by R. Nelson Nash
When I wrote Building Your Warehouse of Wealth a short chapter was devoted to my personal experience with U.S. Silver Eagle coins.
A short review of the decision to purchase these coins is necessary.
In 1977 two partners and I bought some timberland on Interstate 20 in Talladega County, AL. On the North side of the highway we had the highest point in that broad valley — an ideal spot that attracted owners of cellphone towers. Several years later we got a lease from one of them at a modest annual income for five years — and with a provision that the income would increase 20% each five years as long as they wished to do so.
At the time of my silver purchase my annual income from the tower lease was $2,075.00 and was scheduled to increase 20% in just two years.
During a few years we had offers from several tower operators that wanted to purchase our lease for a lump sum. Since my partners and I were now “senior citizens” we made a deal with one of them for $45,000.00.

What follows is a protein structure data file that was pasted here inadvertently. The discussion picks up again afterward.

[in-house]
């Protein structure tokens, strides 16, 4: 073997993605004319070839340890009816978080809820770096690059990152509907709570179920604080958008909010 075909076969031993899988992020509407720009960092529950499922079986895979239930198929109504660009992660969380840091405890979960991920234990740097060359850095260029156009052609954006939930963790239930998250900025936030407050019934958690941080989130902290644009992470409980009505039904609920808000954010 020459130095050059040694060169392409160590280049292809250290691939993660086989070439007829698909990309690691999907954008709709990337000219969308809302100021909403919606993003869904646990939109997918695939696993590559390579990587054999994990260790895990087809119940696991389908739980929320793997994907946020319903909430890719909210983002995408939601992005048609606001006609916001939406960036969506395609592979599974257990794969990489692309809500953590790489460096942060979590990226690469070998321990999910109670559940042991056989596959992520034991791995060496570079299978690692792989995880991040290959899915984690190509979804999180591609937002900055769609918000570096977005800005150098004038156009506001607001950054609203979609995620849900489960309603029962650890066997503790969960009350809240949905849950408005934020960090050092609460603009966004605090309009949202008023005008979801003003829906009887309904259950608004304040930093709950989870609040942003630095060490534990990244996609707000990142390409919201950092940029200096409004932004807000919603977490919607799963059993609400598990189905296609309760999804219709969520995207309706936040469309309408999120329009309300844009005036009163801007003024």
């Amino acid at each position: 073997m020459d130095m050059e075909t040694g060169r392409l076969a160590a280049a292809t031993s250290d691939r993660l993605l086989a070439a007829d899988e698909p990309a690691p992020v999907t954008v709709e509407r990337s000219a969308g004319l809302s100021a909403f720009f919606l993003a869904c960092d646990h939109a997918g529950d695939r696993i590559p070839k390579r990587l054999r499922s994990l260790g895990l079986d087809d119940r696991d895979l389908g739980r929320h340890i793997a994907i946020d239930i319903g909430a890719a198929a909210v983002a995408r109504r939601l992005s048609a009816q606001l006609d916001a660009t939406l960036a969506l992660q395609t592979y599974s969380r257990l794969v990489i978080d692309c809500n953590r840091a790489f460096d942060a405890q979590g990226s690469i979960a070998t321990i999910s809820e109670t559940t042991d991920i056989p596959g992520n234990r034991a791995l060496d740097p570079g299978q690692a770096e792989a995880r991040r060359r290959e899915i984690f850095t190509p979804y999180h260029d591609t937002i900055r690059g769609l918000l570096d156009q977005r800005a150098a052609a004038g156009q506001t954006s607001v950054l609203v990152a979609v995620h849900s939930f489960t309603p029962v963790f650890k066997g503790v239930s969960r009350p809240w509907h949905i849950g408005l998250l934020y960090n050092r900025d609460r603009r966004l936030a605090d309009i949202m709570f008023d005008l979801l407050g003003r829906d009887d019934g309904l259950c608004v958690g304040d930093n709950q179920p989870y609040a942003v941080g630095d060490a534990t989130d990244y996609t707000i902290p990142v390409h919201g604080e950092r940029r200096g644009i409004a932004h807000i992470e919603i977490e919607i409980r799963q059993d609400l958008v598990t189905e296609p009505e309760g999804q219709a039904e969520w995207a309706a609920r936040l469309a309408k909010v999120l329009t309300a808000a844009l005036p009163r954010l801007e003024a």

Dividing it three ways my share was $15,000.00. I knew that the government was going to confiscate $5,000.00 — so what should I do with the $10,000.00 left over? I decided to buy U.S. Silver Eagles — $44.00 each in 2011.
There has been no annual income from the silver purchase in the last seven years. But, suppose we did not sell the lease. If so I would have had two years of $2,075.00 income plus the 20% increase for five years ($2,490.00/ yr).
So, let’s see — $2,075 for 2 years is $4,150 plus $2,490 for 5 years is $12,450. That would have been a total of $16,600 income that I gave up in order to buy the silver. Plus, the fact that I would have still had the tower lease that was scheduled to increase to $2,988 the next year.
In 2011 I paid $44.00 per coin plus shipping and wire fee. If I sold the coins back to the dealer, I could get $17.00 per coin plus I would have to pay the shipping fee.
So, buying silver coins is “the way to go”, huh?